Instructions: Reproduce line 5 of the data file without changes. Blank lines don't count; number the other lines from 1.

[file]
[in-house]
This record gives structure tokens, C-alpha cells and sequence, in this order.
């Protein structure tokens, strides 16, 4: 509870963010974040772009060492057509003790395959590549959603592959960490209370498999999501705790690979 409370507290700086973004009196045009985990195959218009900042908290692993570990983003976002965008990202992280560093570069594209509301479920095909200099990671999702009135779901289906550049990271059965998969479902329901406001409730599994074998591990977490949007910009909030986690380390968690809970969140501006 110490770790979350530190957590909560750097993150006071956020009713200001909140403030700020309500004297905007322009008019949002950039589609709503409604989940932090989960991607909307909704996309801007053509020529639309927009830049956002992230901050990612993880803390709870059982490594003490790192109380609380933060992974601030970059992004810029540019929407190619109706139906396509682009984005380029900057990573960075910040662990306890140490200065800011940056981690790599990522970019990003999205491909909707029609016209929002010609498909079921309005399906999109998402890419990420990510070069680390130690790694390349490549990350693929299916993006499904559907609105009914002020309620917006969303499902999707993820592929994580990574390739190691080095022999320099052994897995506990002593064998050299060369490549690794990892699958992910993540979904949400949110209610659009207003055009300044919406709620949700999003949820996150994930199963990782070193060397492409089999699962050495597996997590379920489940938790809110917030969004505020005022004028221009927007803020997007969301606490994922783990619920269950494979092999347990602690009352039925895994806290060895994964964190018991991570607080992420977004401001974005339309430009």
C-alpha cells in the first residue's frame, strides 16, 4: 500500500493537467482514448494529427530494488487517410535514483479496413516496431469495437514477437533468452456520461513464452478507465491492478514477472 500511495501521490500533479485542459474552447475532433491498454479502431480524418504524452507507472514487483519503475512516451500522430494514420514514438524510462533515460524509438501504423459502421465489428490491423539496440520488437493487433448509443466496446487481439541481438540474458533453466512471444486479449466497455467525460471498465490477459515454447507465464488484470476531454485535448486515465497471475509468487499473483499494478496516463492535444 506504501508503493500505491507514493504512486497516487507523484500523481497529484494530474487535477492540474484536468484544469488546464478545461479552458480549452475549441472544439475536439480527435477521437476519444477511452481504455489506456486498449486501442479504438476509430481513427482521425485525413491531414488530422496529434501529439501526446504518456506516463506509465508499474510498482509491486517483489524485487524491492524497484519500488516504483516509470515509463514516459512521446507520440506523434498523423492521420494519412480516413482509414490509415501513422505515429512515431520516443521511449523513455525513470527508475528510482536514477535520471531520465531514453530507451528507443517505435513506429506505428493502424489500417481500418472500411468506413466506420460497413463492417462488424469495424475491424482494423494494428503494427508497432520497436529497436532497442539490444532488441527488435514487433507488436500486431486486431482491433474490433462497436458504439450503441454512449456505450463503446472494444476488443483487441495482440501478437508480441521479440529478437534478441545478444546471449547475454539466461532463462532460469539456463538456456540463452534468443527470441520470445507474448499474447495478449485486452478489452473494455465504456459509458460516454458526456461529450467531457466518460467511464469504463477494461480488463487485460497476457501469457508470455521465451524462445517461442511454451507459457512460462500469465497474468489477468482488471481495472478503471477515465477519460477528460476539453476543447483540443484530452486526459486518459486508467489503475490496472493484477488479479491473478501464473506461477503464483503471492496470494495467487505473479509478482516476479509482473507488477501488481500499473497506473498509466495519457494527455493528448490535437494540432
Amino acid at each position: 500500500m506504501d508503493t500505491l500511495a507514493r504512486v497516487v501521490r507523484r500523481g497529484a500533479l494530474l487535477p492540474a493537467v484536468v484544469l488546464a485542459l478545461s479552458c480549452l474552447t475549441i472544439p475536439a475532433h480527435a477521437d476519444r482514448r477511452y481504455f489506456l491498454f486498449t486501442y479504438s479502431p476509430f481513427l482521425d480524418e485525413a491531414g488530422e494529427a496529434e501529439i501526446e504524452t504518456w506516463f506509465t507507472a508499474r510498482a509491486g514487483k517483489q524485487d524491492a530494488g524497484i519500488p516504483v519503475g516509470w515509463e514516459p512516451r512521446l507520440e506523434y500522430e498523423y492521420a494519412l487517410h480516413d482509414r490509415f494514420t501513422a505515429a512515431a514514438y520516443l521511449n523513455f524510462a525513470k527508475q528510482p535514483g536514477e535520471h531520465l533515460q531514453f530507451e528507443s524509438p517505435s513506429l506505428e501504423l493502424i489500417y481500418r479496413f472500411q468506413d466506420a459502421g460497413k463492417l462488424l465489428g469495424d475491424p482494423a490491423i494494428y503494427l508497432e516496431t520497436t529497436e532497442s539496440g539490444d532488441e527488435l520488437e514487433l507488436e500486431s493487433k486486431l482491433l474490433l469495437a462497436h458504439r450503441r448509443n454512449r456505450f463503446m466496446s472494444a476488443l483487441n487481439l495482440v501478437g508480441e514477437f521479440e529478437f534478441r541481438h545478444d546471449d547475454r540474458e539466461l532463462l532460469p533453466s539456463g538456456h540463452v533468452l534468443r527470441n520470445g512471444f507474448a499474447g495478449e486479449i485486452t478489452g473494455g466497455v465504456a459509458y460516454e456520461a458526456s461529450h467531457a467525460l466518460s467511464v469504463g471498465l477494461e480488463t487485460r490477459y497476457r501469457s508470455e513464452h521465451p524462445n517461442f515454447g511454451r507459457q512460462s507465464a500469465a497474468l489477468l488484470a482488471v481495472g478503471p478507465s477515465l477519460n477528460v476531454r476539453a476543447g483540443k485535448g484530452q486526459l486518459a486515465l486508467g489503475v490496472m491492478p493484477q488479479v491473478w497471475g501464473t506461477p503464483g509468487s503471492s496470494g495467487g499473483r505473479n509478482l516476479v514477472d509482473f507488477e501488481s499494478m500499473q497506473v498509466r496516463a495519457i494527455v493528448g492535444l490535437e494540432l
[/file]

Amino acid at each position: 500500500m506504501d508503493t500505491l500511495a507514493r504512486v497516487v501521490r507523484r500523481g497529484a500533479l494530474l487535477p492540474a493537467v484536468v484544469l488546464a485542459l478545461s479552458c480549452l474552447t475549441i472544439p475536439a475532433h480527435a477521437d476519444r482514448r477511452y481504455f489506456l491498454f486498449t486501442y479504438s479502431p476509430f481513427l482521425d480524418e485525413a491531414g488530422e494529427a496529434e501529439i501526446e504524452t504518456w506516463f506509465t507507472a508499474r510498482a509491486g514487483k517483489q524485487d524491492a530494488g524497484i519500488p516504483v519503475g516509470w515509463e514516459p512516451r512521446l507520440e506523434y500522430e498523423y492521420a494519412l487517410h480516413d482509414r490509415f494514420t501513422a505515429a512515431a514514438y520516443l521511449n523513455f524510462a525513470k527508475q528510482p535514483g536514477e535520471h531520465l533515460q531514453f530507451e528507443s524509438p517505435s513506429l506505428e501504423l493502424i489500417y481500418r479496413f472500411q468506413d466506420a459502421g460497413k463492417l462488424l465489428g469495424d475491424p482494423a490491423i494494428y503494427l508497432e516496431t520497436t529497436e532497442s539496440g539490444d532488441e527488435l520488437e514487433l507488436e500486431s493487433k486486431l482491433l474490433l469495437a462497436h458504439r450503441r448509443n454512449r456505450f463503446m466496446s472494444a476488443l483487441n487481439l495482440v501478437g508480441e514477437f521479440e529478437f534478441r541481438h545478444d546471449d547475454r540474458e539466461l532463462l532460469p533453466s539456463g538456456h540463452v533468452l534468443r527470441n520470445g512471444f507474448a499474447g495478449e486479449i485486452t478489452g473494455g466497455v465504456a459509458y460516454e456520461a458526456s461529450h467531457a467525460l466518460s467511464v469504463g471498465l477494461e480488463t487485460r490477459y497476457r501469457s508470455e513464452h521465451p524462445n517461442f515454447g511454451r507459457q512460462s507465464a500469465a497474468l489477468l488484470a482488471v481495472g478503471p478507465s477515465l477519460n477528460v476531454r476539453a476543447g483540443k485535448g484530452q486526459l486518459a486515465l486508467g489503475v490496472m491492478p493484477q488479479v491473478w497471475g501464473t506461477p503464483g509468487s503471492s496470494g495467487g499473483r505473479n509478482l516476479v514477472d509482473f507488477e501488481s499494478m500499473q497506473v498509466r496516463a495519457i494527455v493528448g492535444l490535437e494540432l